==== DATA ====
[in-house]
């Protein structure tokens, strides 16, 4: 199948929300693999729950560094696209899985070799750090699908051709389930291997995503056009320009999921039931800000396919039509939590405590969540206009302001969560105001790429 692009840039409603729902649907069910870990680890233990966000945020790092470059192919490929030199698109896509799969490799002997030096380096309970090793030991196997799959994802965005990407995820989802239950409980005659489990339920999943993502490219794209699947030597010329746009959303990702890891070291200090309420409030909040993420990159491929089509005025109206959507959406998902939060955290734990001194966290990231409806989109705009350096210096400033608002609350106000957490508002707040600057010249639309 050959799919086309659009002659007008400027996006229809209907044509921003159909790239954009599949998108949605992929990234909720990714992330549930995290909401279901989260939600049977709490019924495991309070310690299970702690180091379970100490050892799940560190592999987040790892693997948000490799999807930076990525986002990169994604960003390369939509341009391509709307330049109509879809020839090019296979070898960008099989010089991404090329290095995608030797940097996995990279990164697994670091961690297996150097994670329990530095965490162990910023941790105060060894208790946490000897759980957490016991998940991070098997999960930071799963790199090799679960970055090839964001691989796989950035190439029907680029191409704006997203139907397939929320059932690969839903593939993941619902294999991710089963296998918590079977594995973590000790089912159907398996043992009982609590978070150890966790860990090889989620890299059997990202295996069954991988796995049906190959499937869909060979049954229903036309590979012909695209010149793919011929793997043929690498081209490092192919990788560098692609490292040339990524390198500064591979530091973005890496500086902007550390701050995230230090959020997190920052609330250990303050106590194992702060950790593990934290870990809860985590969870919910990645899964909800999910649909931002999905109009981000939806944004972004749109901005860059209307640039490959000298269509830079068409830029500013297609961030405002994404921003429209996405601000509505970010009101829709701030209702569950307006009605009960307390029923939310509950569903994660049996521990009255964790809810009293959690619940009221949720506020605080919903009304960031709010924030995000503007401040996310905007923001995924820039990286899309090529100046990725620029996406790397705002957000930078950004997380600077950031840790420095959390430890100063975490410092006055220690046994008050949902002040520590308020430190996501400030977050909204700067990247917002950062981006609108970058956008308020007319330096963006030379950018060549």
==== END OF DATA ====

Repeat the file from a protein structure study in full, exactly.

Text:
[in-house]
């Protein structure tokens, strides 16, 4: 199948929300693999729950560094696209899985070799750090699908051709389930291997995503056009320009999921039931800000396919039509939590405590969540206009302001969560105001790429 692009840039409603729902649907069910870990680890233990966000945020790092470059192919490929030199698109896509799969490799002997030096380096309970090793030991196997799959994802965005990407995820989802239950409980005659489990339920999943993502490219794209699947030597010329746009959303990702890891070291200090309420409030909040993420990159491929089509005025109206959507959406998902939060955290734990001194966290990231409806989109705009350096210096400033608002609350106000957490508002707040600057010249639309 050959799919086309659009002659007008400027996006229809209907044509921003159909790239954009599949998108949605992929990234909720990714992330549930995290909401279901989260939600049977709490019924495991309070310690299970702690180091379970100490050892799940560190592999987040790892693997948000490799999807930076990525986002990169994604960003390369939509341009391509709307330049109509879809020839090019296979070898960008099989010089991404090329290095995608030797940097996995990279990164697994670091961690297996150097994670329990530095965490162990910023941790105060060894208790946490000897759980957490016991998940991070098997999960930071799963790199090799679960970055090839964001691989796989950035190439029907680029191409704006997203139907397939929320059932690969839903593939993941619902294999991710089963296998918590079977594995973590000790089912159907398996043992009982609590978070150890966790860990090889989620890299059997990202295996069954991988796995049906190959499937869909060979049954229903036309590979012909695209010149793919011929793997043929690498081209490092192919990788560098692609490292040339990524390198500064591979530091973005890496500086902007550390701050995230230090959020997190920052609330250990303050106590194992702060950790593990934290870990809860985590969870919910990645899964909800999910649909931002999905109009981000939806944004972004749109901005860059209307640039490959000298269509830079068409830029500013297609961030405002994404921003429209996405601000509505970010009101829709701030209702569950307006009605009960307390029923939310509950569903994660049996521990009255964790809810009293959690619940009221949720506020605080919903009304960031709010924030995000503007401040996310905007923001995924820039990286899309090529100046990725620029996406790397705002957000930078950004997380600077950031840790420095959390430890100063975490410092006055220690046994008050949902002040520590308020430190996501400030977050909204700067990247917002950062981006609108970058956008308020007319330096963006030379950018060549």